• Self-propelled high clearance sprayers can travel at speeds up to 35 km/h (22 mph). Faster travel speeds cause a finer, more drift-prone spray to be produced, which stays in the air longer. The net result is a finer spray more exposed to winds that can move it off-target. 
  • Research tests have confirmed that faster travel speeds increase drift, even when applied with a coarser spray (Figure 4). 
  • "Some herbicides and insecticides are prone to vapour drift and can seriously hurt animals and humans. Vapour drift can occur even when there is no particle (droplet) drift, and even dry spray deposits can send vapours into the atmosphere." 
  • "Vapour drift increases with air temperature, therefore the application of volatile products should be avoided on, or just preceding, hot days."
  • It is also recognized that: 'At no or very low wind speeds, the drift cloud can move in an unpredictable direction and cause damage.'


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also see soils and fact sheets/dicamba and neonicotinoids formulants/inerts 

Chemicals Added to Herbicides to Reduce Drift Actually Drift Themselves, Are Significant Air Pollutants  (Beyond Pesticides, November 2, 2022) Inert ingredients called “amines” that are added to pesticides in attempts to reduce drift and volatility are themselves highly volatile and may represent a significant source of air pollution, according to research recently published in Environmental Science and Technology.   Large quantities of herbicide-amine mixtures are being sprayed onto crops across the country... Amines are chemical compounds derived from ammonia and often added to herbicide formulations for glyphosate, dicamba, and 2,4-D products to increase solubility and reduce volatilization. In theory, amines reduce volatilization by forming herbicide-amine salts which lock the herbicide vapors in place.   Researchers conducted an experiment measuring amine and herbicide losses from herbicide-amine salts...Generally, more amines than herbicide residues were lost during the drying process, but this shifted slightly under higher temperatures. With increasing heat, researchers found both higher amine releases, and evidence of increased herbicide volatility, reinforcing earlier studies.   With half of glyphosate, 44% of 2,4-D, and nearly 90% of dicamba use employing an amine-based product formulation, the study estimates that herbicide use releases approximately 4,000 metric tons of amines in the US annually. When considering the use of these herbicides in other countries, as US applications account for only roughly 12% of global use, herbicide amine emissions can be compared to the 285,000 metric tons of amines globally recorded as released into the atmosphere each year from other sources, such as industrial manufacturing and livestock emissions.   Despite their listing as an “inert” ingredient, amines are toxicologically active substancesOnce present in the atmosphere, amine vapors oxidize and form nitrosamines and nitroamines, which are potent carcinogens. Their release and transformation in the atmosphere likewise results in the creation of fine particulate matter that can affect heart and lung health.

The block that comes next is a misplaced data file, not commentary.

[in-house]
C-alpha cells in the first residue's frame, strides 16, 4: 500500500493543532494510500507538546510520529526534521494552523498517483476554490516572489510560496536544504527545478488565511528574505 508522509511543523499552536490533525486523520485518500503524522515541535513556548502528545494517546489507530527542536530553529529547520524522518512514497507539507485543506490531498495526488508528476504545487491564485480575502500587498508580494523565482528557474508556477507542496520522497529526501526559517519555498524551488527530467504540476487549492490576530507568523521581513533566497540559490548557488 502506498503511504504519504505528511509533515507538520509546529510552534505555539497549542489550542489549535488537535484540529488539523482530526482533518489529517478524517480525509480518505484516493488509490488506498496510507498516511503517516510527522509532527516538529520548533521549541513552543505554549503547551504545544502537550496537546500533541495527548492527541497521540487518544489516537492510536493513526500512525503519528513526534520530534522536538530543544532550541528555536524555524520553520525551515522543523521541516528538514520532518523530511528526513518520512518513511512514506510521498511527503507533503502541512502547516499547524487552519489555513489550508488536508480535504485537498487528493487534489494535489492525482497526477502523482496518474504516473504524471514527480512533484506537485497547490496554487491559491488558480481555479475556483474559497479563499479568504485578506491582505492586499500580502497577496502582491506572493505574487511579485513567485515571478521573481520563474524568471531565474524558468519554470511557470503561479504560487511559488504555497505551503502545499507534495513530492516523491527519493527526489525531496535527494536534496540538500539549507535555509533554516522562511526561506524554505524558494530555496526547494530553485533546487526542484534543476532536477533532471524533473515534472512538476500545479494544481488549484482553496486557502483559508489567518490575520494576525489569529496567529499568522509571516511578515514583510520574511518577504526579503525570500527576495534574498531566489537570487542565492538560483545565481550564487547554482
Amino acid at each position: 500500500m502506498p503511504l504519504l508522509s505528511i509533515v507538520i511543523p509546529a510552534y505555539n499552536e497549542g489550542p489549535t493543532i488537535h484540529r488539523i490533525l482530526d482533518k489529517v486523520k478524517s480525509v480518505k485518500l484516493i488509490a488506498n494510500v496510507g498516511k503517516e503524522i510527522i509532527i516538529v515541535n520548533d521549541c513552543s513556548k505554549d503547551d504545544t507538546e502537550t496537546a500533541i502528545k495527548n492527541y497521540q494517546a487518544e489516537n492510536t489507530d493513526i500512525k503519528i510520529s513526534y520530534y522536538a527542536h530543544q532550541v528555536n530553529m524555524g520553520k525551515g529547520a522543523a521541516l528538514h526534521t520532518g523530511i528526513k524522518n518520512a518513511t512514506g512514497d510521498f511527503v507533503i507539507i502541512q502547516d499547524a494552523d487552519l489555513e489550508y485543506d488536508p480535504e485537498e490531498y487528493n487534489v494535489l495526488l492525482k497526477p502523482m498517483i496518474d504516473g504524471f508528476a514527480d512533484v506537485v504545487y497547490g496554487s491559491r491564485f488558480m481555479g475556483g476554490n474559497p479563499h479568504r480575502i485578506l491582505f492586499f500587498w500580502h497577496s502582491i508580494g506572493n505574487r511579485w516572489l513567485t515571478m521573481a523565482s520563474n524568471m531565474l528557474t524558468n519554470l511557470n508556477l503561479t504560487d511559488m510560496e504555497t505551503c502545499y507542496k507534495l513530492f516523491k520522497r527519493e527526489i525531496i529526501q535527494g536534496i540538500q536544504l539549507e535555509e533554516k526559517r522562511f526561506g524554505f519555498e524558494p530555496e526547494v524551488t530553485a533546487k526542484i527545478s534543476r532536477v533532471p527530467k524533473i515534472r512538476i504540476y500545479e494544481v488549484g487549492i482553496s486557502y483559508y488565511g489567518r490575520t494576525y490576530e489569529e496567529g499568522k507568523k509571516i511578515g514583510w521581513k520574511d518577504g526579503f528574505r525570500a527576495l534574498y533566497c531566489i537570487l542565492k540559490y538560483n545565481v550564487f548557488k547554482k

Dicamba Herbicide Poses Greater Threat of Drift when Mixed with Glyphosate   (Beyond Pesticides, July 18, 2019) 'During a 60-hour window, scientists applied various GE dicamba products (Clarity and XtendiMax) over a range of temperatures and took air samples. As temperatures increased, so did the volatilization and drift of dicamba, even in formulations touted as “low volatility.”'  'Adding glyphosate to the mixture produced stark results, increasing concentrations of dicamba in the air up to nine times compared to dicamba alone... and research finds that even trace amounts of dicamba in the air, levels in the parts per million, can damage non-resistant crops.' SNAP Comment: This research illustrates another failure of the US and Canadian regulatory system. This interaction was totally missed by only requiring testing these pesticides separately even though they are used in formulation.